[root@intel-canoepass-02 ~]# rpm -q autofs
autofs-5.0.7-35.el7.x86_64


[root@intel-canoepass-02 ~]# man auto.master | cat - | grep TIMEOUT -A5 -B5
                     uration.

GENERAL SYSTEM DEFAULTS CONFIGURATION
       The default value of several general settings may be changed in the configuration file /etc/sysconfig/autofs.  They are:

       TIMEOUT
              Sets the default mount timeout in seconds. The internal program default is 10 minutes, but the default installed configuration overrides this and sets the time‐
              out to 5 minutes to be consistent with earlier autofs releases.

       NEGATIVE_TIMEOUT
              Set the default timeout for caching failed key lookups (program default 60). If the equivalent command line option is given it will override this setting.

       MOUNT_WAIT
              Set  the  default  time to wait for a response from a spawned mount(8) before sending it a SIGTERM. Note that we still need to wait for the RPC layer to timeout
              before the sub-process exits so this isn't ideal but it is the best we can do. The default is to wait until mount(8) returns without intervention.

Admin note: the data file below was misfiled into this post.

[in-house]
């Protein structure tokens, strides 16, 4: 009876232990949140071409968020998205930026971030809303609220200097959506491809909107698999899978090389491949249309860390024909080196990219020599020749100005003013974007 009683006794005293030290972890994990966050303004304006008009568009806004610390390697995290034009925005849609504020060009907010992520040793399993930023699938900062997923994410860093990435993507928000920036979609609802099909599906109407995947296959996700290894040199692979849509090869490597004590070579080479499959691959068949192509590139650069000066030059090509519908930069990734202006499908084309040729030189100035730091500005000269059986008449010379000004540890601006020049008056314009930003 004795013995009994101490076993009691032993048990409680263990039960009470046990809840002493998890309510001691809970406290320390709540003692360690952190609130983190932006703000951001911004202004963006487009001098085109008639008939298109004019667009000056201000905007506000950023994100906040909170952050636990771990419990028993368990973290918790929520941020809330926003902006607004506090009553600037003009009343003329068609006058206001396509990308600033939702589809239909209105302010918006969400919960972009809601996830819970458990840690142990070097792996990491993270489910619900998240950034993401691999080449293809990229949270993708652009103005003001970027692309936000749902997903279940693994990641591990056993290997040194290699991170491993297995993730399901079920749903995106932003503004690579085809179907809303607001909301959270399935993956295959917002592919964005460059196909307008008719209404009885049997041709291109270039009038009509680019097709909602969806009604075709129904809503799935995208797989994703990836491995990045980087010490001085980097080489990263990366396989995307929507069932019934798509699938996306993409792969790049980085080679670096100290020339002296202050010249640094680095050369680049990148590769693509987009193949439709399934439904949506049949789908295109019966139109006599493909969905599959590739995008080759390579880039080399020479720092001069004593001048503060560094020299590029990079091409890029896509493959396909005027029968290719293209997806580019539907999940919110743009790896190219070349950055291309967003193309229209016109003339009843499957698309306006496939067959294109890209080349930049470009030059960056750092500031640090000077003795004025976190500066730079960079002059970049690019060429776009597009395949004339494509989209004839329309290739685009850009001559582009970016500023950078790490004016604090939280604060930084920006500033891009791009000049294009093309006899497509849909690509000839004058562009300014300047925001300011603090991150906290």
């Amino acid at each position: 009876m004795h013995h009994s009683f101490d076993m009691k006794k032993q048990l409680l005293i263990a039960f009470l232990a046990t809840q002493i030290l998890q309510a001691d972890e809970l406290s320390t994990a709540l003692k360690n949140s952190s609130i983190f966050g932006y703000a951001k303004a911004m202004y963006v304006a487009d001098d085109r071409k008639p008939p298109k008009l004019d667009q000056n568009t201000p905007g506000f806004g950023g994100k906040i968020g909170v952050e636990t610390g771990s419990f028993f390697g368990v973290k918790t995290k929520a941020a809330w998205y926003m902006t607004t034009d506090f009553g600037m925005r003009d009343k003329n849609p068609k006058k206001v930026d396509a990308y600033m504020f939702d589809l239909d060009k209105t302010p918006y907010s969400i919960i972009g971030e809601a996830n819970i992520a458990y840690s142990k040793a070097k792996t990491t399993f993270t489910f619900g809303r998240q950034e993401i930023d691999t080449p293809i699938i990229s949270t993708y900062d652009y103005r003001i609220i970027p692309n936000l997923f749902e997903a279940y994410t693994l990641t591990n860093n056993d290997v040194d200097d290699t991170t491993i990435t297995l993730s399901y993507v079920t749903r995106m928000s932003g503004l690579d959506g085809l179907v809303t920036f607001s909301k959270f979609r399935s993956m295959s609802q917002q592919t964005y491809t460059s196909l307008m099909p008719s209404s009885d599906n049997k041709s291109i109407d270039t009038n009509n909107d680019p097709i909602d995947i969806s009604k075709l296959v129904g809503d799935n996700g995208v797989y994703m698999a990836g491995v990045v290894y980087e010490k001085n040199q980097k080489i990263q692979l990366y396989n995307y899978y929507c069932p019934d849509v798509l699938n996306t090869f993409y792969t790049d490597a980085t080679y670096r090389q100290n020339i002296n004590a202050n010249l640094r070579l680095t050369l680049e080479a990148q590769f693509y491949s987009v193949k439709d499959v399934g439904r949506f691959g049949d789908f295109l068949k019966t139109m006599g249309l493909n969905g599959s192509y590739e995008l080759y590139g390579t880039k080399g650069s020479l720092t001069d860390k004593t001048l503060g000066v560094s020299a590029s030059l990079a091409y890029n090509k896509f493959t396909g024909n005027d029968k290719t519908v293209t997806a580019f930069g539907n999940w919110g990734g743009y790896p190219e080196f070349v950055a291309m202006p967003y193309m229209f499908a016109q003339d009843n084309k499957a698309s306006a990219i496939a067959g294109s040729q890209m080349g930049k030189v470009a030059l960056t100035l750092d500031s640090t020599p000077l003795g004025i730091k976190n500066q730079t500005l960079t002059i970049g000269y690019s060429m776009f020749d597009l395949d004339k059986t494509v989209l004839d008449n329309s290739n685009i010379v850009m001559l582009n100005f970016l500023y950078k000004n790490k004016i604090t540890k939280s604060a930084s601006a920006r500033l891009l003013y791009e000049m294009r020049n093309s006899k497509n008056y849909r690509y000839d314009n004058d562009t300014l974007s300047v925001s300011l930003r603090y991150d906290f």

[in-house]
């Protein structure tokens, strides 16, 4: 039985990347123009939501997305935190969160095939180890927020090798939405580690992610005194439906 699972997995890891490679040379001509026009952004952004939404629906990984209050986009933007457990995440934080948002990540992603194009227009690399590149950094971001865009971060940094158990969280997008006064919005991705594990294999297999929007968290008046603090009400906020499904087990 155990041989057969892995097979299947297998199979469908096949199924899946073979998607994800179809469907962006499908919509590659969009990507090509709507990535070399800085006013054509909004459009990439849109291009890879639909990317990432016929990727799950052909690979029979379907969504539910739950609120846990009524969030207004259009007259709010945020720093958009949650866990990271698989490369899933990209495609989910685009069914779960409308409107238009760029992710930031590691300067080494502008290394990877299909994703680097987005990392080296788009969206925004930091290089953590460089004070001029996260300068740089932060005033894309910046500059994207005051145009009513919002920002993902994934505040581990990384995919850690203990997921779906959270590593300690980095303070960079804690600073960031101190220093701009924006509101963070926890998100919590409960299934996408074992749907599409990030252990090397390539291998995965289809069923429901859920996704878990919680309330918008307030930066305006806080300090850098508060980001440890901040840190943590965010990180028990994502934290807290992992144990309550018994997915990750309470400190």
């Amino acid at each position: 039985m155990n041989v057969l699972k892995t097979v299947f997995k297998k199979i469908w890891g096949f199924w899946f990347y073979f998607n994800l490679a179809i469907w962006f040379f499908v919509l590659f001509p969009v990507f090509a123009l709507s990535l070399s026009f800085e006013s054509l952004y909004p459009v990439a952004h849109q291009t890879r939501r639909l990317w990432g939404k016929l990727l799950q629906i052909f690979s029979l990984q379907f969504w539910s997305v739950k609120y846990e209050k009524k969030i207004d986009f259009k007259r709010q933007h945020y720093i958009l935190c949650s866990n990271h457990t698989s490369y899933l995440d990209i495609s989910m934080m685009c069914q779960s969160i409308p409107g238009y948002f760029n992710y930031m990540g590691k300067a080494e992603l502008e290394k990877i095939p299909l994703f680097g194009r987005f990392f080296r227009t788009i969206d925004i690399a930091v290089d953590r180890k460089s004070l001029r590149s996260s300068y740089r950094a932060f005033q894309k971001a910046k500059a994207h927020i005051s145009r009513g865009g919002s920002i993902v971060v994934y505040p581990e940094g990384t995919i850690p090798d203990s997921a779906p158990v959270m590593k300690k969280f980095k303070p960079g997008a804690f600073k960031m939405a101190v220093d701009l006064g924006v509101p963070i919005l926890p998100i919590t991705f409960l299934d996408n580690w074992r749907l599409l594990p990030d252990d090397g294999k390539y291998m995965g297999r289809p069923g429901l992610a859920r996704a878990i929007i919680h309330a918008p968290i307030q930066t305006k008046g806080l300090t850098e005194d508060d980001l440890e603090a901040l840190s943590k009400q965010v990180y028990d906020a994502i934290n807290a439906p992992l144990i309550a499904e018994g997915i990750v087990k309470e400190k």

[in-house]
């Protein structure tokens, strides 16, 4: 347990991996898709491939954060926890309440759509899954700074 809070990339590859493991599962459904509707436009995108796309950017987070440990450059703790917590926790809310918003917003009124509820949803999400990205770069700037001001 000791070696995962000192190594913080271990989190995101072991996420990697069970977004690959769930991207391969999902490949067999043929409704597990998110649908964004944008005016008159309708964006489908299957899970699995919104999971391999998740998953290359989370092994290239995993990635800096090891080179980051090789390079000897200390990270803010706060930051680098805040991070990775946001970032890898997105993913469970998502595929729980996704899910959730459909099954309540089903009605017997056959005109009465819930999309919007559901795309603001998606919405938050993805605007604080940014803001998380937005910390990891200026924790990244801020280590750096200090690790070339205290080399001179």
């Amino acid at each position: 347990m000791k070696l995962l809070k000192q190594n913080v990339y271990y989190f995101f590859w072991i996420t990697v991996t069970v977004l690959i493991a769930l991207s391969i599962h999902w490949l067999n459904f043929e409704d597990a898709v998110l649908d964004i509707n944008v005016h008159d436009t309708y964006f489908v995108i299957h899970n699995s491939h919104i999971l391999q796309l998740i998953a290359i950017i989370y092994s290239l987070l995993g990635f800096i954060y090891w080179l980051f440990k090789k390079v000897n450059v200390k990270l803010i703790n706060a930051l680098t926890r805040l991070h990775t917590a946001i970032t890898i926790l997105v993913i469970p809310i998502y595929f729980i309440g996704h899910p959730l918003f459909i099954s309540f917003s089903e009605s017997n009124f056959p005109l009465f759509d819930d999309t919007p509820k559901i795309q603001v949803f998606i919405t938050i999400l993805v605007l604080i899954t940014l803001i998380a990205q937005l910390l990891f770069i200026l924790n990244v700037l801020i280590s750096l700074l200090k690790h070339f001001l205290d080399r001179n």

--

       NOTE:  If a schema is given in the configuration then all the schema configuration values must be set, any partial schema specification will be ignored.

       The configuration settings available are:

       LDAP_TIMEOUT
              Set the network response timeout (default 8).  Set timeout value for the synchronous API  calls. The default is the LDAP library default of an infinite timeout.

       LDAP_NETWORK_TIMEOUT
              Set the network response timeout (default 8).

       LDAP_URI
              A space seperated list of server uris of the form <proto>://<server>[/] where <proto> can be ldap or ldaps. The option can be given multiple times.  Map entries
              that include a server name override this option and it is then not used. Default is an empty list in which case either the server given in a map  entry  or  the


[root@intel-canoepass-02 ~]# man automount | cat - | grep  -A5 -B5 -- --timeout
              Print brief help on program usage.

       -p, --pid-file
              Write the pid of the daemon to the specified file.

       -t <seconds>, --timeout <seconds>
              Set the global minimum timeout, in seconds, until directories are unmounted. The default is 10 minutes. Setting the timeout to zero disables umounts completely.
              The internal program default is 10 minutes, but the default installed configuration overrides this and sets the timeout to 5 minutes to be consistent with  ear‐
              lier autofs releases.

       -n <seconds>, --negative-timeout <seconds>
Comment 4 Ludek Smid 2014-06-13 05:18:56 EDT
This request was resolved in Red Hat Enterprise Linux 7.0.

Contact your manager or support representative in case you have further questions about the request.